I offer this particular scene as my connection to the weekly T Stands for Tuesday blogger gathering:
various and assorted miscellany
My mother believed you could be anything you wanted to be in America. You could open a restaurant. You could work for the government and get good retirement. You could buy a house with almost no money down. You could become rich. You could become instantly famous.
"Of course, you can be a prodigy, too," my mother told me when I was nine. "You can be best anything. What does Auntie Lindo know? Her daughter, she is only best tricky."
America was where all my mother's hopes lay. She had come to San Francisco in 1949 after losing everything in China: her mother and father, her home, her first husband, and two daughters, twin baby girls. But she never looked back with regret. Things could get better in so many ways.
In a crumbling, isolated house at the foot of Mount Kanchenjuuga in the Himalayas lives an embittered judge who wants only to retire in peace, when his orphaned granddaughter, Sai, arrives on his doorstep. The judge's cook watches over her distractedly, for his thoughts are often on his son, Biju, who is hopscotching from one gritty New York restaurant to another. Kiran Desai's brilliant novel, published to huge acclaim, is a story of joy and despair. Her characters face numerous choices that majestically illuminate the consequences of colonialism as it collides with the modern world.The Guardian calls it "bleak but compelling". NPR has a positive review. The Independent concludes, "Desai's bold, original voice, and her ability to deal in grand narratives with a deft comic touch that affectionately recalls some of the masters of Indian fiction, make hers a novel to be reread and remembered."
Before I was a sycamore I was a woman, and before I was a woman I was a girl, and before I was a girl I was a wet seed wild in the hot-pulp belly of my mother. I remember it: a pulsing blackness, veins unfurling in the dark like roots spreading through the hidden places of the earth. You remember things different, once you’re a tree.
Of course that’s about all trees can do: stand there and remember. We can’t run or spit or sing; we can’t fuck or dance or get good and drunk on a full moon; we can’t hold our mother’s hands or stroke the cheek of a fevered child. We’re towers without any doors or windows; we are prisons and prisoners both, impregnable and alone.
But they can’t hurt us any-damn-more, at least not without working up a sweat, and that’s not nothing.
(If you’re wondering why a woman would trade her limbs and her beating heart for a little slice of safety, well—maybe you’re young. Maybe the world has changed. Maybe you’re dumb as a moss-eaten stump.)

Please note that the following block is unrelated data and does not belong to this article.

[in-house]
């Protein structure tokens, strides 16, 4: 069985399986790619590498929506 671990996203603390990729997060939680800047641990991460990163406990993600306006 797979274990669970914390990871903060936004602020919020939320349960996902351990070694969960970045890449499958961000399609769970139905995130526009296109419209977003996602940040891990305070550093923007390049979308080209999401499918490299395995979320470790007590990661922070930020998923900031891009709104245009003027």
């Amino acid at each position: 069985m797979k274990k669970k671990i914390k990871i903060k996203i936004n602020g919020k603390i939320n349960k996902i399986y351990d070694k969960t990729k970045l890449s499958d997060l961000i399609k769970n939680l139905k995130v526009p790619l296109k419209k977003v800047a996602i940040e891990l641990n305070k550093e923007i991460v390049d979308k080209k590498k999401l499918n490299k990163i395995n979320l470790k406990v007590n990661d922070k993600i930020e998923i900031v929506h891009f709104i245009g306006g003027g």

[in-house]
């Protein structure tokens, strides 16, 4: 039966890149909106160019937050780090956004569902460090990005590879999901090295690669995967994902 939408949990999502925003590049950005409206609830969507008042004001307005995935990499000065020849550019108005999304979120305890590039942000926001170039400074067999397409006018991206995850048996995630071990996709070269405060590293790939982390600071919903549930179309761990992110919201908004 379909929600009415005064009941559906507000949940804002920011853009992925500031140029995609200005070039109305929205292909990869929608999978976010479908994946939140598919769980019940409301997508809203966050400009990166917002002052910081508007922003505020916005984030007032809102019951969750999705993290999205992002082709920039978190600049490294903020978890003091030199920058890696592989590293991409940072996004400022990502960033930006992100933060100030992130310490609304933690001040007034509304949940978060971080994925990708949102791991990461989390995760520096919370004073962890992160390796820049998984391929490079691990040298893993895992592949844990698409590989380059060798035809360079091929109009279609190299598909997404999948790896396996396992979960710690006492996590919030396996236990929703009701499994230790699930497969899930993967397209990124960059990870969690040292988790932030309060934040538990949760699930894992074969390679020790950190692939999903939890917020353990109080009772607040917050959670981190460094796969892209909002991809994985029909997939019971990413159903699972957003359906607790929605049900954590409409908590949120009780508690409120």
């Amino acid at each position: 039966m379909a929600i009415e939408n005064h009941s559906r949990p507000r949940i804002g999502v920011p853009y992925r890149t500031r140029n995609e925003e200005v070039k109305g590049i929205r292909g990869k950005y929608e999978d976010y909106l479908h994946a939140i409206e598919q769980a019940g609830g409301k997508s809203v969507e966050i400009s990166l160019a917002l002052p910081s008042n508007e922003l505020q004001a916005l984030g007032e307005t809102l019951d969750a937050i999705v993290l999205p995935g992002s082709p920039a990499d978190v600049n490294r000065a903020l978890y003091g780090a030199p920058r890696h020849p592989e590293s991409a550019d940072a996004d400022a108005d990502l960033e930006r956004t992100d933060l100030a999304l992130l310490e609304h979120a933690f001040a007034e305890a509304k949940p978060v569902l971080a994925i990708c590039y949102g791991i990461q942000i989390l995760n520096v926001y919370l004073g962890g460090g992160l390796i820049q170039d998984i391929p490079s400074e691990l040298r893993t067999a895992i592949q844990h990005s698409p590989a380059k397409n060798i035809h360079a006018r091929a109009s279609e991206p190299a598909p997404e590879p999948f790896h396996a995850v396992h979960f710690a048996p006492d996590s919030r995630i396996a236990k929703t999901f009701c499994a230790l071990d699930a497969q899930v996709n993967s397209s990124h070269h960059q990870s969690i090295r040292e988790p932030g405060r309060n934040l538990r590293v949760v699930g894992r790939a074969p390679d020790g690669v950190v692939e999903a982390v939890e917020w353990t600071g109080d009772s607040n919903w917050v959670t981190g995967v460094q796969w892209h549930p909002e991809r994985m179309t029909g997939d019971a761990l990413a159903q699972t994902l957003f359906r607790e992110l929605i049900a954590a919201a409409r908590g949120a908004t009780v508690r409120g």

|Image from the Flickr Stéphane Gérard account|
With his debut novel, The Grace of Kings, taking the literary world by storm, Ken Liu now shares his finest short fiction in The Paper Menagerie and Other Stories. This mesmerizing collection features many of Ken’s award-winning and award-finalist stories, including: “The Man Who Ended History: A Documentary” (Finalist for the Hugo, Nebula, and Theodore Sturgeon Awards), “Mono No Aware” (Hugo Award winner), “The Waves” (Nebula Award finalist), “The Bookmaking Habits of Select Species” (Nebula and Sturgeon Award finalists), “All the Flavors” (Nebula Award finalist), “The Litigation Master and the Monkey King” (Nebula Award finalist), and the most awarded story in the genre’s history, “The Paper Menagerie” (The only story to win the Hugo, Nebula, and World Fantasy awards).You can read this first story online here or here. It begins,
Insightful and stunning stories that plumb the struggle against history and betrayal of relationships in pivotal moments, this collection showcases one of our greatest and original voices.
One of my earliest memories starts with me sobbing. I refused to be soothed no matter what Mom and Dad tried.
Dad gave up and left the bedroom, but Mom took me into the kitchen and sat me down at the breakfast table.
“Kan, kan,” she said, as she pulled a sheet of wrapping paper from on top of the fridge. For years, Mom carefully sliced open the wrappings around Christmas gifts and saved them on top of the fridge in a thick stack.
She set the paper down, plain side facing up, and began to fold it. I stopped crying and watched her, curious.
She turned the paper over and folded it again. She pleated, packed, tucked, rolled, and twisted until the paper disappeared between her cupped hands. Then she lifted the folded-up paper packet to her mouth and blew into it, like a balloon.
“Kan,” she said. “Laohu.” She put her hands down on the table and let go.
A little paper tiger stood on the table, the size of two fists placed together. The skin of the tiger was the pattern on the wrapping paper, white background with red candy canes and green Christmas trees.
I reached out to Mom’s creation. Its tail twitched, and it pounced playfully at my finger. “Rawrr-sa,” it growled, the sound somewhere between a cat and rustling newspapers.